Malynn A. Wilbur-Foster is a Salish Native American artist who was born, raised and resides in Shelton, WA. She is enrolled in the Squaxin Island tribe and was raised as an enrolled Skokomish tribal member. She continues to have close ties with both communities. Her parents are renowned artists Andy P. Wilbur-Peterson and Ruth Wilbur-Peterson of Skokomish. Malynn was fortunate to be raised in her cultural lifestyle since birth, living in traditional ways.
At three years old, she took her first weaving class from the late Hazel Pete (Chehalis), and Hazel did not mince words when she said Malynn was the worst student she ever had. Malynn, insisted on doing things her way, and still does. Gathering was a big part of her childhood, among other traditional activities, her family gathered basket weaving materials and medicines in the early spring and summer and would sit around the fireplace as a family weaving baskets. Her parents learned from the late master weavers Louisa Pulsifer, Emily Miller, Hazel Pete and Bruce Miller as well as living tribal elder and master weaver Richard Cultee. Their knowledge and skill is still evident in Malynn’s work today. She has taken her childhood teachings and truly mastered many styles of weaving from soft twined baskets, cedar plaited baskets, hard water tight baskets and mats, to wool woven blankets. Malynn uses only traditional materials that her and her husband Mike gather and prepare together and only traditional designs.
At five years old, Malynn received as an impromptu gift from her Grandpa Bert’s brother Harold Wilbur, her first set of carving tools, which she made good use of. Much of her childhood memories with her grandpa were spent on his front porch carving miniature canoes and paddles with him. As she got older, she looked forward to getting off the school bus and meeting her dad in his carving shop. Much of her early pieces, were discarded items from her dad’s scrap pile, all kinds of treasures were found there, masks, paddles, panels etc. She would pick one out and head over to the carving counter, where she would pull out her carving tools and get to work. Her dad added to her carving tool collection over the years and instructed with deliberate patience and skill to enhance Malynn’s natural abilities. At age nine, she bent her first cedar box and not long after moved on to Salish masks.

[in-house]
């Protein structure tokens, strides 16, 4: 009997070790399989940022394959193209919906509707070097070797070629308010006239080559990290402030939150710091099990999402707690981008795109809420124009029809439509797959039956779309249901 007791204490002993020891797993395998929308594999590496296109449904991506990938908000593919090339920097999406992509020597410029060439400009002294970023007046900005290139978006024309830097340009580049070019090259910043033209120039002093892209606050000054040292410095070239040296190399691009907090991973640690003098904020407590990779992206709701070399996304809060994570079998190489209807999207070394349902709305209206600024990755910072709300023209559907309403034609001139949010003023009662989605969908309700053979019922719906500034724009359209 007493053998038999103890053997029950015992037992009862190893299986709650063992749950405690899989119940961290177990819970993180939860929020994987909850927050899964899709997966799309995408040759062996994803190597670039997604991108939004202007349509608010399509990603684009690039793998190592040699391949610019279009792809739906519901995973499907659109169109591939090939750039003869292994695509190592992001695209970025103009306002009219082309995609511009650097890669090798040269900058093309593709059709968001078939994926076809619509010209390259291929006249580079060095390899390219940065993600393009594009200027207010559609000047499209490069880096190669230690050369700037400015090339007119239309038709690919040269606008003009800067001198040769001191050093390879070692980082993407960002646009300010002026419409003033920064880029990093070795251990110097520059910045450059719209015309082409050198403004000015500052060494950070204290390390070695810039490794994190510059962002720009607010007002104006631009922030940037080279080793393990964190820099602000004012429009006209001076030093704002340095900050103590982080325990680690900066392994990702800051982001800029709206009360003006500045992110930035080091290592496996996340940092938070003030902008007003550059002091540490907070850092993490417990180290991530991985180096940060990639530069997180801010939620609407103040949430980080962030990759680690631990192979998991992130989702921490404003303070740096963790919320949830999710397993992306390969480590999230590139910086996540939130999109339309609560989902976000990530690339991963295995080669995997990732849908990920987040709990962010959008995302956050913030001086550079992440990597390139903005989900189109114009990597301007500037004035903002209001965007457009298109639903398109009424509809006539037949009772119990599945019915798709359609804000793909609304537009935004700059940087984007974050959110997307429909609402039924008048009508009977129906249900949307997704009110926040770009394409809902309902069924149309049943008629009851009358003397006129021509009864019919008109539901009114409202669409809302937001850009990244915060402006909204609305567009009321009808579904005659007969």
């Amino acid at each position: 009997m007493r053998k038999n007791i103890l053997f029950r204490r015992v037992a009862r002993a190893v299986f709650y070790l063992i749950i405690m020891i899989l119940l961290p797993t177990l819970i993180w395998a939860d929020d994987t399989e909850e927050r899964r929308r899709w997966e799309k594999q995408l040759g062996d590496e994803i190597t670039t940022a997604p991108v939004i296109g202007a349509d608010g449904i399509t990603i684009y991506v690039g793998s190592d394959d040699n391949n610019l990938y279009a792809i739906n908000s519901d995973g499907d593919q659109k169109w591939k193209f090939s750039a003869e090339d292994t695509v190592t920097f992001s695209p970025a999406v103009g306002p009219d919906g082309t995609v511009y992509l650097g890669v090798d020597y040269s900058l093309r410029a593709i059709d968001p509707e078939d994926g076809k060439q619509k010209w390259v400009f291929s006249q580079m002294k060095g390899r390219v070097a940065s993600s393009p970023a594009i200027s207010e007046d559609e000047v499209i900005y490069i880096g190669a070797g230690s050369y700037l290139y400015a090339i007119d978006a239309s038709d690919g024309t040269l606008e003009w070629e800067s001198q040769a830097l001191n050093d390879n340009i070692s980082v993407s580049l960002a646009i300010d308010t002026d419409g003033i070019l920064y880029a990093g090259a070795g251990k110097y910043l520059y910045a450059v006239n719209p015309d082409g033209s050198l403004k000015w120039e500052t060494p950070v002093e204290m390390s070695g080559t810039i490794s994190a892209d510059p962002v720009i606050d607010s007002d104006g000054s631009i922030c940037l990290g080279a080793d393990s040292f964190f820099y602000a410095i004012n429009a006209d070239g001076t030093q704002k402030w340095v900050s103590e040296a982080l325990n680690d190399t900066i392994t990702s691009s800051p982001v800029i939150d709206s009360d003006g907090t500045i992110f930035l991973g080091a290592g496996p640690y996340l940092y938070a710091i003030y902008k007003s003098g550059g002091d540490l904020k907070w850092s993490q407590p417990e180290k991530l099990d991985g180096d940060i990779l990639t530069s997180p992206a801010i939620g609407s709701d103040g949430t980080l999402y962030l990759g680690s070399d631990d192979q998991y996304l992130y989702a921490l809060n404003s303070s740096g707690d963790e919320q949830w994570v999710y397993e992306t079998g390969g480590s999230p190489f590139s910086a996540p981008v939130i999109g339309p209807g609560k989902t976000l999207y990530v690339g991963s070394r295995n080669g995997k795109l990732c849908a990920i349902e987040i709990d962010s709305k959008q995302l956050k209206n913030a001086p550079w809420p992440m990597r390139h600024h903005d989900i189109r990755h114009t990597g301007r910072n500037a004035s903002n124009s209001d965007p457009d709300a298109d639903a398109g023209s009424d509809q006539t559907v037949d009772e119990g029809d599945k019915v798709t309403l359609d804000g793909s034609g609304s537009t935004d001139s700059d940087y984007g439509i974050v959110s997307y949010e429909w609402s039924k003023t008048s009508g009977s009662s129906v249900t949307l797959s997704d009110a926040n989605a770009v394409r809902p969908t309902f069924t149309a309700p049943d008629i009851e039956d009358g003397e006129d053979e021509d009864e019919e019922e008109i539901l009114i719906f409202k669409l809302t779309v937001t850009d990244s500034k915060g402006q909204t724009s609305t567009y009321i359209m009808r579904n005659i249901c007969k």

As a child, everyone in her family agreed that she was least likely to become a basket weaver or beader, as she did not have the patience or ability to keep her grass, thread or yarn from becoming so entangled that it usually had to be cut. She remembers one basket in particular that was about four inches at the base and was so tight at the top that you could not fit a dime in it. She pursued carving as a primary art form until she was an adult and decided to pickup basketry again as a tool to fine-tune her patience in preparation to become a good mom. She figured if she could become a good basket weaver, she would no doubt have the patience necessary to be the best mom she could be.
Art was not the only emphasis in her home as a child, also important to the central way of living was hunting, gathering medicines and fishing, all of which she still does today. Her life of traditional ways limits the amount of time that she can produce art throughout the year. In spring and summer, she gathers, summer and fall she fishes and fall and winter, she hunts. She has fostered many children and taught them the traditional ways of her people. Malynn has also taught many tribal people the struggling art of fine twined baskets, using cattails, sweet grass, bear grass, maiden hair fern, cherry bark as well as cedar bark. Although her work demonstrates fine mastery, Malynn hesitates to call herself a master of anything. Her only hope is that her work speaks for itself and demonstrates an undying continuity of a lifestyle that predates European contact. “I just hope that in my jewelry, carvings, weavings and way of life as an example, that I inspire traditional values and cultural continuity within my tribes for generations to come”.
Malynn’s art is found in private collections worldwide and in the public collections of the Burke Museum and Seattle Art Museum.